To test the impact of increased mitochondrial oxidative stress as a mechanism underlying aging and age-related pathologies, we generated mice with a combined deficiency in two mitochondrial-localized antioxidant enzymes, Mn superoxide dismutase (MnSOD) and glutathione peroxidase-1 (Gpx-1). We compared life span, pathology, and oxidative damage in Gpx1−/−, Sod2+/−Gpx1+/−, Sod2+/−Gpx1−/−, and wild-type control mice. Oxidative damage was elevated in Sod2+/−Gpx1−/− mice, as shown by increased DNA oxidation in liver and skeletal muscle and increased protein oxidation in brain. Surprisingly, Sod2+/−Gpx1−/− mice showed no reduction in life span, despite increased levels of oxidative damage. Consistent with the important role for oxidative stress in tumorigenesis during aging, the incidence of neoplasms was significantly increased in the older Sod2+/−Gpx1−/− mice (28–30 months). Thus, these data do not support a significant role for increased oxidative stress as a result of compromised mitochondrial antioxidant defenses in modulating life span in mice and do not support the oxidative stress theory of aging.
doi:10.1093/gerona/glp132
PMCID: PMC2781787  PMID: 19776219
Oxidative stress; Longevity
5.  Overexpression of Mn Superoxide Dismutase Does Not Increase Life Span in Mice 
Genetic manipulations of Mn superoxide dismutase (MnSOD), SOD2 expression have demonstrated that altering the level of MnSOD activity is critical for cellular function and life span in invertebrates. In mammals, Sod2 homozygous knockout mice die shortly after birth, and alterations of MnSOD levels are correlated with changes in oxidative damage and in the generation of mitochondrial reactive oxygen species. In this study, we directly tested the effects of overexpressing MnSOD in young (4–6 months) and old (26–28 months) mice on mitochondrial function, levels of oxidative damage or stress, life span, and end-of-life pathology. Our data show that an approximately twofold overexpression of MnSOD throughout life in mice resulted in decreased lipid peroxidation, increased resistance against paraquat-induced oxidative stress, and decreased age-related decline in mitochondrial ATP production. However, this change in MnSOD expression did not alter either life span or age-related pathology.
doi:10.1093/gerona/glp100
PMCID: PMC2759571  PMID: 19633237
Oxidative damage; Mn superoxide dismutase; Pathology; Aging
6.  Is the Oxidative Stress Theory of Aging Dead?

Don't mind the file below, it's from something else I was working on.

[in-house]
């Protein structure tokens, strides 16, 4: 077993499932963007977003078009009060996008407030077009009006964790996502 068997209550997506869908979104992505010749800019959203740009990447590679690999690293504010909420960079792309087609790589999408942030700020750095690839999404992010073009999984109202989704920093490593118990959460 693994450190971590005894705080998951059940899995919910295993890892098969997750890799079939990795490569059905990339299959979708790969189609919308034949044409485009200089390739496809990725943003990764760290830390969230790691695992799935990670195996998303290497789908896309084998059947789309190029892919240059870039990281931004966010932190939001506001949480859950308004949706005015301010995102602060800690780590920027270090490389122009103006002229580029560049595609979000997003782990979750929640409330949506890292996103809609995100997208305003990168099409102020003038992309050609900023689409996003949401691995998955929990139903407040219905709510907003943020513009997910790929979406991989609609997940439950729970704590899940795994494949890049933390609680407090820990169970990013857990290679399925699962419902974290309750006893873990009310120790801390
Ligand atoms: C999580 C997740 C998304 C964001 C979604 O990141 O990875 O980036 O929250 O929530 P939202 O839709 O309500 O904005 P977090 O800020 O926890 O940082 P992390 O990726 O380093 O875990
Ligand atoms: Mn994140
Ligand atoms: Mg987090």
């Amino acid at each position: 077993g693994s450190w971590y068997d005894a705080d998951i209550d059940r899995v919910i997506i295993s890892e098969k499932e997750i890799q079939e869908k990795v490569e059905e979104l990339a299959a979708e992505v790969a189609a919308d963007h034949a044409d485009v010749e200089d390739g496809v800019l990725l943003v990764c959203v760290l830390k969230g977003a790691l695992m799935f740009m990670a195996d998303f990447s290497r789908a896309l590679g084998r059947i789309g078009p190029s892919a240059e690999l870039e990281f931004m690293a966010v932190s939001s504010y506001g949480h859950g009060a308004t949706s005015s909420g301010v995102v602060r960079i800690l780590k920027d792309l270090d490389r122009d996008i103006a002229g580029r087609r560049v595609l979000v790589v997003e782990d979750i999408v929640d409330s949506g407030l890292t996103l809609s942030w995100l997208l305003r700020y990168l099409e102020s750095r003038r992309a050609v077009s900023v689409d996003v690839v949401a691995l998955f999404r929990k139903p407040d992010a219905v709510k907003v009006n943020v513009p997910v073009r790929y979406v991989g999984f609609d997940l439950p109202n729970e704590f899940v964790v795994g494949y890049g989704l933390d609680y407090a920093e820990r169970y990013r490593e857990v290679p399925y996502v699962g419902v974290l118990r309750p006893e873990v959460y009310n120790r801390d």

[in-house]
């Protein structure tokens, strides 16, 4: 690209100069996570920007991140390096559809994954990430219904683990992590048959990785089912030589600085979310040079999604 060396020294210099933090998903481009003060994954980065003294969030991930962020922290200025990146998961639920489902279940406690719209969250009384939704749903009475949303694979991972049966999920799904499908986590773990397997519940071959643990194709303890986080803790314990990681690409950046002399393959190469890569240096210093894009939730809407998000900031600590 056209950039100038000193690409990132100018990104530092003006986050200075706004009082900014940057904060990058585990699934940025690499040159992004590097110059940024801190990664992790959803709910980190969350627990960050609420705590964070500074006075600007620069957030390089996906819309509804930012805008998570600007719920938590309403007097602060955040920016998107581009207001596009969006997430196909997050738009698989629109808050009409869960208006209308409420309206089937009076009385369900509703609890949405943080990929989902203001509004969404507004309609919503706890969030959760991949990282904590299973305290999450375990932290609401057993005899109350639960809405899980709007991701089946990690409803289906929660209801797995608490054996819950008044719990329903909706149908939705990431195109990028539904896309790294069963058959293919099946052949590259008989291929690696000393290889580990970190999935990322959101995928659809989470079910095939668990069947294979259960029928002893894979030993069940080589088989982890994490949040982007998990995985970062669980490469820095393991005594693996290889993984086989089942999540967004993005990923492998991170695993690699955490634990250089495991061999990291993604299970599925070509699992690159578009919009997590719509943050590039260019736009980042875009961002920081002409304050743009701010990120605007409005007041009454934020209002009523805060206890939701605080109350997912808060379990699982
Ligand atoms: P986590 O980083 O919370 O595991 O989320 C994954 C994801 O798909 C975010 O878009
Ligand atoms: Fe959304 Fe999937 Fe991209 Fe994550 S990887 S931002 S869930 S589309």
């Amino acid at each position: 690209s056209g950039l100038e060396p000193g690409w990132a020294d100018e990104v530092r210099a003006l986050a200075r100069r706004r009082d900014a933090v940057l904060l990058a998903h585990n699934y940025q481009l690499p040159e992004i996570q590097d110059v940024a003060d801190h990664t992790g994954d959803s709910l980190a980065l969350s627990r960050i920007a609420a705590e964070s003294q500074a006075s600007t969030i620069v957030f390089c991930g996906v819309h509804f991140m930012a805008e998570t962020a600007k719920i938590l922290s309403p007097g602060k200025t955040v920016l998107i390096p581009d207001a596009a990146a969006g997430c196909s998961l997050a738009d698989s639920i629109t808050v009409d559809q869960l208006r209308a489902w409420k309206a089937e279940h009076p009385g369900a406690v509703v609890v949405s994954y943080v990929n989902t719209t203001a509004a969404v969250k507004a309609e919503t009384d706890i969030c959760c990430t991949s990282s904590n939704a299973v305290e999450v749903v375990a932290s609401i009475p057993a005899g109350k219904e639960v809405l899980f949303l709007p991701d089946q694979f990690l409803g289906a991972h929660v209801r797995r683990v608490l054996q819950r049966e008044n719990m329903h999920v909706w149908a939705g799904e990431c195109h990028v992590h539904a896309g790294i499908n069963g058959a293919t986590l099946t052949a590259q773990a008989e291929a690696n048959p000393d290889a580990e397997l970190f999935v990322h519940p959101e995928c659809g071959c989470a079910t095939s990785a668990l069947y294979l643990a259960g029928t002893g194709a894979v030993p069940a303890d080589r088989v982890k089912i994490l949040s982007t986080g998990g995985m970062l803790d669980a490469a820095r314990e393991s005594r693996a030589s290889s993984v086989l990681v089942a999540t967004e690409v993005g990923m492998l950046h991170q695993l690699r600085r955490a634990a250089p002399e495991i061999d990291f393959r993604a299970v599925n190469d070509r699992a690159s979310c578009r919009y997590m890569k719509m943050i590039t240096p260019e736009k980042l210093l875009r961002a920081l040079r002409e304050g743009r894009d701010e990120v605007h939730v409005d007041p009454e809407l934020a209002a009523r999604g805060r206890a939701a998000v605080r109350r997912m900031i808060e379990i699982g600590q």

Biochimica et biophysica acta  2009;1790(10):1005-1014.
Currently, the Oxidative Stress (or Free Radical) Theory of Aging is the most popular explanation of how aging occurs at the molecular level. While data from studies in invertebrates (e.g., C. elegans and Drosophila) and rodents show a correlation between increased lifespan and resistance to oxidative stress (and in some cases reduced oxidative damage to macromolecules), direct evidence showing that alterations in oxidative damage/stress play a role in aging are limited to a few studies with transgenic Drosophila that overexpress antioxidant enzymes. Over the past eight years, our laboratory has conducted an exhaustive study on the effect of under- or overexpressing a large number and wide variety of genes coding for antioxidant enzymes. In this review, we present the survival data from these studies together. Because only one (the deletion of the Sod1 gene) of the 18 genetic manipulations we studied had an effect on lifespan, our data calls into serious question the hypothesis that alterations in oxidative damage/stress play a role in the longevity of mice.
doi:10.1016/j.bbagen.2009.06.003
PMCID: PMC2789432  PMID: 19524016
Antioxidant defense; oxidative stress; oxidative damage; knockout mice; transgenic mice; longevity
7.  Caspase-2 Deficiency Enhances Aging-Related Traits in Mice 
Alteration of apoptotic activity has been observed in a number of tissues in aging mammals, but it remains unclear whether and/or how apoptosis may affect aging. Caspase-2 is a member of the cysteine protease family that plays a critical role in apoptosis. To understand the impact of compromised apoptosis function on mammalian aging, we conducted a comparative study on caspase-2 deficient mice and their wild-type littermates with a specific focus on the aging-related traits at advanced ages. We found that caspase-2 deficiency enhanced a number of traits commonly seen in premature aging animals. Loss of caspase-2 was associated with shortened maximum lifespan, impaired hair growth, increased bone loss, and reduced body fat content. In addition, we found that the livers of caspase-2 deficient mice had higher levels of oxidized proteins than those of age-matched wild-type mice, suggesting that caspase-2 deficiency compromised the animal's ability to clear oxidatively damaged cells. Collectively, these results suggest that caspase-2 deficiency affects aging in the mice. This study thus demonstrates for the first time that disruption of a key apoptotic gene has a significant impact on aging.
doi:10.1016/j.mad.2006.11.030
PMCID: PMC1828128  PMID: 17188333
caspase-2; maximum lifespan; bone; hair growth; fat

Results 1-7 (7)